A comparison of two liner materials for use in the ferric sulfate pulpotomy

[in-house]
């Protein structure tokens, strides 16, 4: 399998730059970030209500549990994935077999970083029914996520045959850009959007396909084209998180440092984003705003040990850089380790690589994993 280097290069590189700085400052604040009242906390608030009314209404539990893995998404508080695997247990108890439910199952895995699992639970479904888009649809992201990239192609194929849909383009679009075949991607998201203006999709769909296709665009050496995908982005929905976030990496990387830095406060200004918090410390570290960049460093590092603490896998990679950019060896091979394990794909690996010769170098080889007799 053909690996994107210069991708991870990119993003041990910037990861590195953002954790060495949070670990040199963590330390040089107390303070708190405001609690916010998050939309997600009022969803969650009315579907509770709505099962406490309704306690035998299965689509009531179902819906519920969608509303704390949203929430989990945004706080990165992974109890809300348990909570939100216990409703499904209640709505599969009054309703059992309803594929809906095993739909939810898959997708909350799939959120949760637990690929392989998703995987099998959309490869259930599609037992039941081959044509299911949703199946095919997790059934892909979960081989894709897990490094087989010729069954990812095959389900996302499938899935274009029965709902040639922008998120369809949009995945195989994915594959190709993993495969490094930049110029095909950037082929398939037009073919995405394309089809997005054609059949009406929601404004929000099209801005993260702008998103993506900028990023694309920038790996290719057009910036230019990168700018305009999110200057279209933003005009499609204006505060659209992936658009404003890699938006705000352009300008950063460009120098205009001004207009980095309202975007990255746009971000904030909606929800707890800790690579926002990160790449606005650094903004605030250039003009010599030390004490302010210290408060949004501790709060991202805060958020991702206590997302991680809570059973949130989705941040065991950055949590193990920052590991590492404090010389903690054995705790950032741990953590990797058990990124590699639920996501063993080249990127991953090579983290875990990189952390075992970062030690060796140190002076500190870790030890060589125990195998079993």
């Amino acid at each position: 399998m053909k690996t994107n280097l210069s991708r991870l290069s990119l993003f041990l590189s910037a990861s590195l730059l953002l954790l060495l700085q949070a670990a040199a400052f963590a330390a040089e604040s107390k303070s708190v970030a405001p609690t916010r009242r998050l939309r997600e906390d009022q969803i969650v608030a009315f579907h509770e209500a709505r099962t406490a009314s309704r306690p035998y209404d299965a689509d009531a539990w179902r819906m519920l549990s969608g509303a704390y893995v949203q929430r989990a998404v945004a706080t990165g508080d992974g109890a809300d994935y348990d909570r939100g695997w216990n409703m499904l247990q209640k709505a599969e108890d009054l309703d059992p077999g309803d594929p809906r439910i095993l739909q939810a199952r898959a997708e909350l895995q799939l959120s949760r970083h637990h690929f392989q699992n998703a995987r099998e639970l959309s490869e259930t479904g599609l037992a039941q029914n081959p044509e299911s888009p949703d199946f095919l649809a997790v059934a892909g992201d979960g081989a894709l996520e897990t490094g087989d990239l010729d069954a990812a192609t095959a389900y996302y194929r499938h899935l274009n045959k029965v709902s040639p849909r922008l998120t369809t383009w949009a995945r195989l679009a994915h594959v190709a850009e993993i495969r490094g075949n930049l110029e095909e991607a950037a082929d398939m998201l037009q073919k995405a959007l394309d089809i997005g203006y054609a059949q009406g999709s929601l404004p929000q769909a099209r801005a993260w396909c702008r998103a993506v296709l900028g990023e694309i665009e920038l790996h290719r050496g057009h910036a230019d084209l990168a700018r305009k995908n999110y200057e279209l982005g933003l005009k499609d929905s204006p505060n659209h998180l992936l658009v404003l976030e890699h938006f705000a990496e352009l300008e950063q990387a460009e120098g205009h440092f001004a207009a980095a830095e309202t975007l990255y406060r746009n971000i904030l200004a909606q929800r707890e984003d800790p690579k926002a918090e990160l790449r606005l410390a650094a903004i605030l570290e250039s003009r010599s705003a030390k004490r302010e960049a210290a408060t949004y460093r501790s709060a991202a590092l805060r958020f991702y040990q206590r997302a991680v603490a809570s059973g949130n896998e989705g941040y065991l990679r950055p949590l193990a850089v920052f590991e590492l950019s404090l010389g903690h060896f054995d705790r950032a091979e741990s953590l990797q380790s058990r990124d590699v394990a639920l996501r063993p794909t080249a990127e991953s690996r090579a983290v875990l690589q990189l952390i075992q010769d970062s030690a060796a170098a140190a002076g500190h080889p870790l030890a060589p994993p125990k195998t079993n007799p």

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Pulp therapy in the primary dentition has always been a source of much controversy. Different pulpotomy techniques and medicaments have been covered extensively in the literature but due to the increasing awareness of the potential deleterious effects of some of these medicaments, a need has arisen in the dental profession to fmd safer, alternative pulpotomy agents. Ferric sulfate and calcium hydroxide have been suggested as possible, more biologically acceptable alternatives to formocresol, which is known for its toxic side effects. Ferric sulfate is one of the most recent agents used in vital pulp therapy and has enjoyed reasonable success. Further controversy also exists in terms of the type of base which is placed over the amputated pulp. The choice of the base seems to determine the pulpal response. Two bases, calcium hydroxide (Dycal) and zinc oxide-eugenol (Kalzinol) have both been used in separate studies but have never been compared. The aim of this study is to compare the success rate obtained when applying one or the other of these two bases following a ferric sulfate pulpotomy. Presently it is unknown which base is best. In this study, after haemostasis was achieved with damp cotton pellets, ferric sulfate was applied to the pulpal stumps. Half of the cases then received a Dycal base followed by a cured layer of Vitrebond and a permanent amalgam restoration. The other half of the cases received a base of zinc oxide-eugenol (Kalzinol) followed by an amalgam restoration. Overall, teeth treated with Dycal demonstrated a higher failure rate when compared with those that received the Kalzinol base. Abscess formation and internal resorption were the most common causes of failure. Even though the Kalzinol base demonstrated greater success, there were still quite a few failures. This study demonstrates, that even with the use of a haemostatic agent, calcium hydroxide cannot be recommended as a medicament in primary tooth pulpotomies. It also highlights the need for alternative pulpotomy medicaments that are not irritating or harmful to the pulp.